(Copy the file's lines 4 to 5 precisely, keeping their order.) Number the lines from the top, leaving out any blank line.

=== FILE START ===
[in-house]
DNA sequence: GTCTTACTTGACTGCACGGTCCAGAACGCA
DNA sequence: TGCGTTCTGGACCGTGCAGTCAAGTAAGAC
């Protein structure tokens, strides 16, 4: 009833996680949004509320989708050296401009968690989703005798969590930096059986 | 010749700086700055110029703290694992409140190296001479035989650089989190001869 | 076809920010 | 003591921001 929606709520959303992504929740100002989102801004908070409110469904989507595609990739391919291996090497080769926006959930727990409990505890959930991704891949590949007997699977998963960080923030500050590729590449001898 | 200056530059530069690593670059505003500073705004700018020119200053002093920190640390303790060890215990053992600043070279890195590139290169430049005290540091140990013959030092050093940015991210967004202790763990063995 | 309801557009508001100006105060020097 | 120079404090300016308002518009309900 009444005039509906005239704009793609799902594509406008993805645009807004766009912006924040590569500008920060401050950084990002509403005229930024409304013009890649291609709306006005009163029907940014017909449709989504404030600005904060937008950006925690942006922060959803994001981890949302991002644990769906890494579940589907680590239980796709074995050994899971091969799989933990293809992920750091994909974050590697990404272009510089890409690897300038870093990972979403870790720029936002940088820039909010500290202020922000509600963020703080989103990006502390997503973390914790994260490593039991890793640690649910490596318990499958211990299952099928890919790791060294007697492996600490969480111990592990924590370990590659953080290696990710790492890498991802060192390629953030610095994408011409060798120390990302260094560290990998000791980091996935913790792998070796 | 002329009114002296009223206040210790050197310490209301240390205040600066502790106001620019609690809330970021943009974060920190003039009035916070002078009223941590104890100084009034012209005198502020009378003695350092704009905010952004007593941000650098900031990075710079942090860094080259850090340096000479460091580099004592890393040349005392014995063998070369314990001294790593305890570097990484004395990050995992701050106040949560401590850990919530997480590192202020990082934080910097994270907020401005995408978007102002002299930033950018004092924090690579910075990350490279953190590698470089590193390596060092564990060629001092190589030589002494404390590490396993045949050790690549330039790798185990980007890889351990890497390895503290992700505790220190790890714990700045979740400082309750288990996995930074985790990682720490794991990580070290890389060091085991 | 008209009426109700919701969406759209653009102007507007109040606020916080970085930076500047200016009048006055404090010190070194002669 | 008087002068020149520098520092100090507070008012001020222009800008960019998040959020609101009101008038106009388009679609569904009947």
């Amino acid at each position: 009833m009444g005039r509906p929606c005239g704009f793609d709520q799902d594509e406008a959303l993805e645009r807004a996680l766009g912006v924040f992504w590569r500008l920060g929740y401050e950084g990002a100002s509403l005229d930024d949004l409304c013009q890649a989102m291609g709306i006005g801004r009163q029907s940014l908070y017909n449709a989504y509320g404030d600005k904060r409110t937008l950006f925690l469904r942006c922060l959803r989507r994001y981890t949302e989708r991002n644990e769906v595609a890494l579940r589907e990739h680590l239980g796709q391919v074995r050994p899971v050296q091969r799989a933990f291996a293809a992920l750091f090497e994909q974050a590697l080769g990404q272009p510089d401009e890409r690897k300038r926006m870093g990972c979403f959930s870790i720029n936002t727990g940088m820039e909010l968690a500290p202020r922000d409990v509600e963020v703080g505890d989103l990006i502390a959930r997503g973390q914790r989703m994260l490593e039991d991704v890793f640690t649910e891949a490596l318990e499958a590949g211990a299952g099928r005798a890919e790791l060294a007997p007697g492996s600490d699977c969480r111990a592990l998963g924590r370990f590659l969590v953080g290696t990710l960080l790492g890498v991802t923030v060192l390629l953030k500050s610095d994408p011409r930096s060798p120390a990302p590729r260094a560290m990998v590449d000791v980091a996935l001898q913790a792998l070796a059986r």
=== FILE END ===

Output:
């Protein structure tokens, strides 16, 4: 009833996680949004509320989708050296401009968690989703005798969590930096059986 | 010749700086700055110029703290694992409140190296001479035989650089989190001869 | 076809920010 | 003591921001 929606709520959303992504929740100002989102801004908070409110469904989507595609990739391919291996090497080769926006959930727990409990505890959930991704891949590949007997699977998963960080923030500050590729590449001898 | 200056530059530069690593670059505003500073705004700018020119200053002093920190640390303790060890215990053992600043070279890195590139290169430049005290540091140990013959030092050093940015991210967004202790763990063995 | 309801557009508001100006105060020097 | 120079404090300016308002518009309900 009444005039509906005239704009793609799902594509406008993805645009807004766009912006924040590569500008920060401050950084990002509403005229930024409304013009890649291609709306006005009163029907940014017909449709989504404030600005904060937008950006925690942006922060959803994001981890949302991002644990769906890494579940589907680590239980796709074995050994899971091969799989933990293809992920750091994909974050590697990404272009510089890409690897300038870093990972979403870790720029936002940088820039909010500290202020922000509600963020703080989103990006502390997503973390914790994260490593039991890793640690649910490596318990499958211990299952099928890919790791060294007697492996600490969480111990592990924590370990590659953080290696990710790492890498991802060192390629953030610095994408011409060798120390990302260094560290990998000791980091996935913790792998070796 | 002329009114002296009223206040210790050197310490209301240390205040600066502790106001620019609690809330970021943009974060920190003039009035916070002078009223941590104890100084009034012209005198502020009378003695350092704009905010952004007593941000650098900031990075710079942090860094080259850090340096000479460091580099004592890393040349005392014995063998070369314990001294790593305890570097990484004395990050995992701050106040949560401590850990919530997480590192202020990082934080910097994270907020401005995408978007102002002299930033950018004092924090690579910075990350490279953190590698470089590193390596060092564990060629001092190589030589002494404390590490396993045949050790690549330039790798185990980007890889351990890497390895503290992700505790220190790890714990700045979740400082309750288990996995930074985790990682720490794991990580070290890389060091085991 | 008209009426109700919701969406759209653009102007507007109040606020916080970085930076500047200016009048006055404090010190070194002669 | 008087002068020149520098520092100090507070008012001020222009800008960019998040959020609101009101008038106009388009679609569904009947």
């Amino acid at each position: 009833m009444g005039r509906p929606c005239g704009f793609d709520q799902d594509e406008a959303l993805e645009r807004a996680l766009g912006v924040f992504w590569r500008l920060g929740y401050e950084g990002a100002s509403l005229d930024d949004l409304c013009q890649a989102m291609g709306i006005g801004r009163q029907s940014l908070y017909n449709a989504y509320g404030d600005k904060r409110t937008l950006f925690l469904r942006c922060l959803r989507r994001y981890t949302e989708r991002n644990e769906v595609a890494l579940r589907e990739h680590l239980g796709q391919v074995r050994p899971v050296q091969r799989a933990f291996a293809a992920l750091f090497e994909q974050a590697l080769g990404q272009p510089d401009e890409r690897k300038r926006m870093g990972c979403f959930s870790i720029n936002t727990g940088m820039e909010l968690a500290p202020r922000d409990v509600e963020v703080g505890d989103l990006i502390a959930r997503g973390q914790r989703m994260l490593e039991d991704v890793f640690t649910e891949a490596l318990e499958a590949g211990a299952g099928r005798a890919e790791l060294a007997p007697g492996s600490d699977c969480r111990a592990l998963g924590r370990f590659l969590v953080g290696t990710l960080l790492g890498v991802t923030v060192l390629l953030k500050s610095d994408p011409r930096s060798p120390a990302p590729r260094a560290m990998v590449d000791v980091a996935l001898q913790a792998l070796a059986r």